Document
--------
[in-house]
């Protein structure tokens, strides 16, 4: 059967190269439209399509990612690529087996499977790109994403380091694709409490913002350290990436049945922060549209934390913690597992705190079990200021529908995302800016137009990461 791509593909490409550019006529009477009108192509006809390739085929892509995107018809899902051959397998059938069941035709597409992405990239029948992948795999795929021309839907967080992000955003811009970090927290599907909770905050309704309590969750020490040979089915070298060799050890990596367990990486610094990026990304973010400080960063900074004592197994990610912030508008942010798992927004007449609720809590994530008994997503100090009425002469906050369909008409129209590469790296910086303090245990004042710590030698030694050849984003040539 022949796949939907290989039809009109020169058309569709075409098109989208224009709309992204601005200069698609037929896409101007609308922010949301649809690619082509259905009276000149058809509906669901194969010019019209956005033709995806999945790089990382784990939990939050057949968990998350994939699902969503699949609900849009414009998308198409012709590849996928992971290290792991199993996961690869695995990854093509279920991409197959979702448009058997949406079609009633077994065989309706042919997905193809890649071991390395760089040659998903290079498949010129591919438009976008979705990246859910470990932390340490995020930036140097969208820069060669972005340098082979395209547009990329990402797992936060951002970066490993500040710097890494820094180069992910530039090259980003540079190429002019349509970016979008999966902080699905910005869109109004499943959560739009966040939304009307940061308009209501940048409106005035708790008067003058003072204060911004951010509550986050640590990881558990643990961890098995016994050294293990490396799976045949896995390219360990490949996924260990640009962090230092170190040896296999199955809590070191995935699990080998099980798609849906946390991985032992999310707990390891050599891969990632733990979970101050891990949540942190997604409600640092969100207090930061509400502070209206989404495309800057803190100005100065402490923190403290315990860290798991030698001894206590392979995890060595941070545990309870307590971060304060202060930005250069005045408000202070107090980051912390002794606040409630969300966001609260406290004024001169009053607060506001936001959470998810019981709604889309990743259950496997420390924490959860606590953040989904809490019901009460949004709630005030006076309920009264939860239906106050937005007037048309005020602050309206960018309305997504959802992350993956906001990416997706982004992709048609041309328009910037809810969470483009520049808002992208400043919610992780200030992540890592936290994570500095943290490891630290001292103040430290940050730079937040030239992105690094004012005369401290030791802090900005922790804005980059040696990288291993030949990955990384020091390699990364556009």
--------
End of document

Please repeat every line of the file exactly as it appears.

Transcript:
[in-house]
């Protein structure tokens, strides 16, 4: 059967190269439209399509990612690529087996499977790109994403380091694709409490913002350290990436049945922060549209934390913690597992705190079990200021529908995302800016137009990461 791509593909490409550019006529009477009108192509006809390739085929892509995107018809899902051959397998059938069941035709597409992405990239029948992948795999795929021309839907967080992000955003811009970090927290599907909770905050309704309590969750020490040979089915070298060799050890990596367990990486610094990026990304973010400080960063900074004592197994990610912030508008942010798992927004007449609720809590994530008994997503100090009425002469906050369909008409129209590469790296910086303090245990004042710590030698030694050849984003040539 022949796949939907290989039809009109020169058309569709075409098109989208224009709309992204601005200069698609037929896409101007609308922010949301649809690619082509259905009276000149058809509906669901194969010019019209956005033709995806999945790089990382784990939990939050057949968990998350994939699902969503699949609900849009414009998308198409012709590849996928992971290290792991199993996961690869695995990854093509279920991409197959979702448009058997949406079609009633077994065989309706042919997905193809890649071991390395760089040659998903290079498949010129591919438009976008979705990246859910470990932390340490995020930036140097969208820069060669972005340098082979395209547009990329990402797992936060951002970066490993500040710097890494820094180069992910530039090259980003540079190429002019349509970016979008999966902080699905910005869109109004499943959560739009966040939304009307940061308009209501940048409106005035708790008067003058003072204060911004951010509550986050640590990881558990643990961890098995016994050294293990490396799976045949896995390219360990490949996924260990640009962090230092170190040896296999199955809590070191995935699990080998099980798609849906946390991985032992999310707990390891050599891969990632733990979970101050891990949540942190997604409600640092969100207090930061509400502070209206989404495309800057803190100005100065402490923190403290315990860290798991030698001894206590392979995890060595941070545990309870307590971060304060202060930005250069005045408000202070107090980051912390002794606040409630969300966001609260406290004024001169009053607060506001936001959470998810019981709604889309990743259950496997420390924490959860606590953040989904809490019901009460949004709630005030006076309920009264939860239906106050937005007037048309005020602050309206960018309305997504959802992350993956906001990416997706982004992709048609041309328009910037809810969470483009520049808002992208400043919610992780200030992540890592936290994570500095943290490891630290001292103040430290940050730079937040030239992105690094004012005369401290030791802090900005922790804005980059040696990288291993030949990955990384020091390699990364556009």